Police to oppose Pistorius bail

14 February 2013 - 15:26 By Sapa
Image: Gallo Images/Thinkstock

Bail for Paralympian Oscar Pistorius will be opposed when he appears in the Pretoria Magistrate's Court later on Thursday, Gauteng police said.

"He will appear in court at 2pm and bail will be opposed," said Brigadier Denise Beukes.

This was after the shooting at his home of model and law graduate Reeva Steenkamp.

"We are at this stage, as the SA Police Service, not able to disclose why are we opposing the bail," said Beukes.

Pistorius was held at the Boschkop police station in the morning, then seen by a Sapa reporter at the Mamelodi Day Clinic after a high speed convoy drove him there.

His sister Aimee was seen arriving with a jacket and white trousers, presumed to be for his court appearance.

His lawyer Kenny Oldwage was expected to apply for bail.

Speaking generally, and without commenting specifically on Pistorius, Beukes said it was a routine process for a suspect to be taken for a medical examination in such cases.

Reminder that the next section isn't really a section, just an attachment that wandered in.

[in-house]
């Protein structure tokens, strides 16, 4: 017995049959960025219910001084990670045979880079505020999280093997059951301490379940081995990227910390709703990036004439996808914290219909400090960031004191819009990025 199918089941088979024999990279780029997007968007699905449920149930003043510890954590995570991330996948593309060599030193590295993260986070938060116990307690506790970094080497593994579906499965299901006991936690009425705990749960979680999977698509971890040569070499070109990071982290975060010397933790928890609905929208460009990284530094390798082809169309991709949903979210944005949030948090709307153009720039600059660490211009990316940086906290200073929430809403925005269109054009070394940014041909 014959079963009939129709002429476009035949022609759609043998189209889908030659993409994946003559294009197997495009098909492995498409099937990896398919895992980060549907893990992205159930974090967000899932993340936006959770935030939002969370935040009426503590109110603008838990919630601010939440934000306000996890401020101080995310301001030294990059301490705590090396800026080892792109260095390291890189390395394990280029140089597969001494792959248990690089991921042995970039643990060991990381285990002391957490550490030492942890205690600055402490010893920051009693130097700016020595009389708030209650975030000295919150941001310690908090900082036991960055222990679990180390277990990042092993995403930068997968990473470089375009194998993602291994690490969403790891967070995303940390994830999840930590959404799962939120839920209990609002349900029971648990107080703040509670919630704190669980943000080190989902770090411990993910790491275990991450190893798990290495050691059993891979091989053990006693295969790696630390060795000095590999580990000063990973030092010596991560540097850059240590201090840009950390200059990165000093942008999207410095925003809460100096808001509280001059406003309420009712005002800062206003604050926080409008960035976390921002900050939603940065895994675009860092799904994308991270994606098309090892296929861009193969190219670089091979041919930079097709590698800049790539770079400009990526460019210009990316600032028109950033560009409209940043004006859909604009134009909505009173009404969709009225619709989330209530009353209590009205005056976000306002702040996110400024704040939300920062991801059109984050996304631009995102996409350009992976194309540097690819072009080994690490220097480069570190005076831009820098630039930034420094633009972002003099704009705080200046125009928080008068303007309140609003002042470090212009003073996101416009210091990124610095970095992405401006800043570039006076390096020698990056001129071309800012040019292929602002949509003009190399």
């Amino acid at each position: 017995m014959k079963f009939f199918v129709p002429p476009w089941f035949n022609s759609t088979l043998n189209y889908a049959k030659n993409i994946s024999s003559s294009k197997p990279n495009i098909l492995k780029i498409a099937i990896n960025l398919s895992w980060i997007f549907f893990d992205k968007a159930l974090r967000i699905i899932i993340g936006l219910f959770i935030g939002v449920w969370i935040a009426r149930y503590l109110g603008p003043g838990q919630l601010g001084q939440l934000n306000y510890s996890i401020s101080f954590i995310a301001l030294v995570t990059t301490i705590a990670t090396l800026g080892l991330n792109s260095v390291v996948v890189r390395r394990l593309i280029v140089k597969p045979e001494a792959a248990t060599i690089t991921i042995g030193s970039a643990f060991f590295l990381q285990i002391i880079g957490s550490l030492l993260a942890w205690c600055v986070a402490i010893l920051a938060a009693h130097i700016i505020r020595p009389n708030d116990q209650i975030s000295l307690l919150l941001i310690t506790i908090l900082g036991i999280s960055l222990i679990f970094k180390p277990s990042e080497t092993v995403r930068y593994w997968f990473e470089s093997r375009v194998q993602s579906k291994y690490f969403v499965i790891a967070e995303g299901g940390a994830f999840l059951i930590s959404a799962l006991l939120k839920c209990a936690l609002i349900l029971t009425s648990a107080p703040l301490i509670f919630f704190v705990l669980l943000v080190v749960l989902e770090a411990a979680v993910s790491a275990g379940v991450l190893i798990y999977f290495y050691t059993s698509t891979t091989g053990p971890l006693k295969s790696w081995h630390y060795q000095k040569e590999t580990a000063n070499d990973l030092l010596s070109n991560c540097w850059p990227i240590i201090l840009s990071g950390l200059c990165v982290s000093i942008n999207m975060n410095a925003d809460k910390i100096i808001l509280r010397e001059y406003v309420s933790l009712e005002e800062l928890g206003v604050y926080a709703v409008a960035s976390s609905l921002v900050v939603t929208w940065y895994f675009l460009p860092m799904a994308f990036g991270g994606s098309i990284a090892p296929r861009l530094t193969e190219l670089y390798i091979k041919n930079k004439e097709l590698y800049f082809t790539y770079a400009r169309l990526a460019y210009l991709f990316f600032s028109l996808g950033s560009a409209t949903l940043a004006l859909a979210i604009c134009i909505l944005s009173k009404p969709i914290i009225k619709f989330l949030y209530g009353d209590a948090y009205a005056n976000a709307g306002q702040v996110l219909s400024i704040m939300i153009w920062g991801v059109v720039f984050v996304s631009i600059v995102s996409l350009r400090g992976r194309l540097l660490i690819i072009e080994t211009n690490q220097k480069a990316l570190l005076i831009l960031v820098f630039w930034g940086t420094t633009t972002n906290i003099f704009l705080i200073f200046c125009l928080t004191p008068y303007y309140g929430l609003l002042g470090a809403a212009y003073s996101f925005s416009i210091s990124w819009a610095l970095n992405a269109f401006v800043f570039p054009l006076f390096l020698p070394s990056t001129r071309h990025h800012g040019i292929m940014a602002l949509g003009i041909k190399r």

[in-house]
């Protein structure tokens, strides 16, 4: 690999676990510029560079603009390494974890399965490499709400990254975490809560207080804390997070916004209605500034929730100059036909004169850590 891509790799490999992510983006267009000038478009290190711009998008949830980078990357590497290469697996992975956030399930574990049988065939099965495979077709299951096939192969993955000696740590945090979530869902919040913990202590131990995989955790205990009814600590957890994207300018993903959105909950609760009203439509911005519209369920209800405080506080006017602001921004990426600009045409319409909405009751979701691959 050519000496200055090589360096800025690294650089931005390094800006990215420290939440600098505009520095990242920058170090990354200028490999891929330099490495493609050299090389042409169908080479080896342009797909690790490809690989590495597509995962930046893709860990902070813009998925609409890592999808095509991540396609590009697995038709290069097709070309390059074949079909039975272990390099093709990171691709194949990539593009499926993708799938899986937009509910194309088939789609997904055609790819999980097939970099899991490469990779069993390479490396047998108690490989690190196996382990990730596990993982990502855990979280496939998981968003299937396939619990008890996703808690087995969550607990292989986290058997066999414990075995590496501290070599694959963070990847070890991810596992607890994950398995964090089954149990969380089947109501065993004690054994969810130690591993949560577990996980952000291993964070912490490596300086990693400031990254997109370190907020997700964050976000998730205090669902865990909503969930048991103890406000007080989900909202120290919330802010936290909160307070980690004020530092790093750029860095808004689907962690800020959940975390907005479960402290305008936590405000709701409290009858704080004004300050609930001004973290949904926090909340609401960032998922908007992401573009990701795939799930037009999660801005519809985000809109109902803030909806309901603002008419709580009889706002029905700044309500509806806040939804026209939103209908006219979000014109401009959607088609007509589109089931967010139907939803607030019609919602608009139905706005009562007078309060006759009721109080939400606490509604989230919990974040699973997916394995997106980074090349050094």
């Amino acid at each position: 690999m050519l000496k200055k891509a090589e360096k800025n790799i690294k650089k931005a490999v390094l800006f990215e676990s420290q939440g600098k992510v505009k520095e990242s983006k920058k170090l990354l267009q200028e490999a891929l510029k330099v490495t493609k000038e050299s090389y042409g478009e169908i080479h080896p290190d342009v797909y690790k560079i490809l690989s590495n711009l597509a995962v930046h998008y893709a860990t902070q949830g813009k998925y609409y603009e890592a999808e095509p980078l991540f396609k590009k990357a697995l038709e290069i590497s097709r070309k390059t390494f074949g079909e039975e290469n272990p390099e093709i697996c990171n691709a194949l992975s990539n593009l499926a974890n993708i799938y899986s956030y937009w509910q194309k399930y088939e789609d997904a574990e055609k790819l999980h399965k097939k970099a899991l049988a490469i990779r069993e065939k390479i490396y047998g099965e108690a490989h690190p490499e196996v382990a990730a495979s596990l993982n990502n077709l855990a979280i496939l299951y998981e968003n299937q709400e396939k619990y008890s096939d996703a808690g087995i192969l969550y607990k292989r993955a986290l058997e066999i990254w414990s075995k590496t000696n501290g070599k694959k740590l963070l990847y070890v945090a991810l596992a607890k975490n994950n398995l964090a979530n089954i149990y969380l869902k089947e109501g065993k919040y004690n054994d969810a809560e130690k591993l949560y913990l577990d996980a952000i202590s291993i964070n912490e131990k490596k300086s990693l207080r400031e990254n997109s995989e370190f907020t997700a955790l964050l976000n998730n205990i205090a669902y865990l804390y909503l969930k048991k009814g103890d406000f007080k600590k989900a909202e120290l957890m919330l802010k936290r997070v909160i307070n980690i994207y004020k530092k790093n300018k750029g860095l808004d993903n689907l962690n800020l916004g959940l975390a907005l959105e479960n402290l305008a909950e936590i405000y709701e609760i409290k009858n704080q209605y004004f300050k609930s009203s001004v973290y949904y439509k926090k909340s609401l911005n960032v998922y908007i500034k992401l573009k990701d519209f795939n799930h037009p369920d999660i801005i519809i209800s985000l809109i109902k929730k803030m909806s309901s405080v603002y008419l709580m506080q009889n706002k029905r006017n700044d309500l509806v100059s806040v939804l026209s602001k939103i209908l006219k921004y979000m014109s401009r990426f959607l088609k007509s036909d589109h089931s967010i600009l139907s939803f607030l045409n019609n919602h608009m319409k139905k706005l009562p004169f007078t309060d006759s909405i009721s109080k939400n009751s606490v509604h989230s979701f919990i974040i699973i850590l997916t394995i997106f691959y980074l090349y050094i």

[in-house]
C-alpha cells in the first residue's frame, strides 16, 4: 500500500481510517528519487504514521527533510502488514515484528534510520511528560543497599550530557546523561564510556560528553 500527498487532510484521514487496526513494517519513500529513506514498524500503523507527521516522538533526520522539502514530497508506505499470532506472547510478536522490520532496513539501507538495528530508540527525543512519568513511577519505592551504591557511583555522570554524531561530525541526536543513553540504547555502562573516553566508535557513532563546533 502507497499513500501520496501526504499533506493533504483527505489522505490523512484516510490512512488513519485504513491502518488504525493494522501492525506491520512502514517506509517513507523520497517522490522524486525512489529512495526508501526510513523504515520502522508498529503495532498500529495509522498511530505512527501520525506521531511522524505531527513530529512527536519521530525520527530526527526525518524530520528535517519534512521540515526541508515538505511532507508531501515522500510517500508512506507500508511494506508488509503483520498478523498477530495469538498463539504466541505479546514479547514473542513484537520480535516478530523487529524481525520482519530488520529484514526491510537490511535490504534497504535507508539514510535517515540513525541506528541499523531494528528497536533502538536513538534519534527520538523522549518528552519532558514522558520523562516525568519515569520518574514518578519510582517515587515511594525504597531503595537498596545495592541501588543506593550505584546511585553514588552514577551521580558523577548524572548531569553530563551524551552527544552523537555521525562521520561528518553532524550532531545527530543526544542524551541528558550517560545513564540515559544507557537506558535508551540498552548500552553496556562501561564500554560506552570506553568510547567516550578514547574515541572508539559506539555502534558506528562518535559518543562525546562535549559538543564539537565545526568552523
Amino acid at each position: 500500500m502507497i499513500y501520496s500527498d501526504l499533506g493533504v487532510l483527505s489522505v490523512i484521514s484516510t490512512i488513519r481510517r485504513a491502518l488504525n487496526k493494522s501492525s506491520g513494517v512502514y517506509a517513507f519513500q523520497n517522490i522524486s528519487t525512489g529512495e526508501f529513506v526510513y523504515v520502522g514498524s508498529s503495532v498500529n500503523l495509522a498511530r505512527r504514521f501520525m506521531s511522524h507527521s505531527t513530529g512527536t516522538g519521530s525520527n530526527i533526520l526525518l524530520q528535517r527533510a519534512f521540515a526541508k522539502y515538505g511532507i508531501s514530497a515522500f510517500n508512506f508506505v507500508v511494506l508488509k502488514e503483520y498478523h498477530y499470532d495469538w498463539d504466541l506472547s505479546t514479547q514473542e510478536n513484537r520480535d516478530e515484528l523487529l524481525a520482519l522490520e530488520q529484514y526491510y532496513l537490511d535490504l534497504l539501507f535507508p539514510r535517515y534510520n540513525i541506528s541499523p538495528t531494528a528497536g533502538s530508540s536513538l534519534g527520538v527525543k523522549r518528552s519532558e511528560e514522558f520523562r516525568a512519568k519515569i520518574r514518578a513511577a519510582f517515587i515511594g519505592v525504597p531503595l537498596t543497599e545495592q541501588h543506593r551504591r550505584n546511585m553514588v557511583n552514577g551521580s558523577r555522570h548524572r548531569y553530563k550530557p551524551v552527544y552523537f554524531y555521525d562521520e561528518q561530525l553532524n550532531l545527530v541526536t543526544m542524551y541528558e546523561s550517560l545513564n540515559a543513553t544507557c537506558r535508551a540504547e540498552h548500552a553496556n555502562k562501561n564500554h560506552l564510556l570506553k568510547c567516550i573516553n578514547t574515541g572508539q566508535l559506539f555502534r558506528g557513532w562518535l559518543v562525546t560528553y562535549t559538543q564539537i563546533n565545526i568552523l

"The person is taken for a medical examination. It is a standard procedure," she said.

"They [hospital staff] test under the nails, they look for scratches, bruises, and blood is taken for alcohol and drug screening."

Pistorius was co-operating with police.

Beukes said there had been incidents of domestic violence at his house.

"I confirm there had been previous incidents of a domestic nature at his place, but this will form part of the investigation," she said.

There was no sign of forced entry into Pretorius' house and reports that the woman was shot after she was mistaken for an intruder did not emanate from police.

"As the SA Police Service, we do not have a report based on those allegations. We only heard over the radio that the woman was shot after she was mistaken for an intruder."

Beukes added later: "The surprise was that the information was given to the media. The police did not provide the information."

Beukes said forensic detectives were collecting evidence from the crime scene and journalists would not be allowed inside until police handed over the scene to the estate's security company.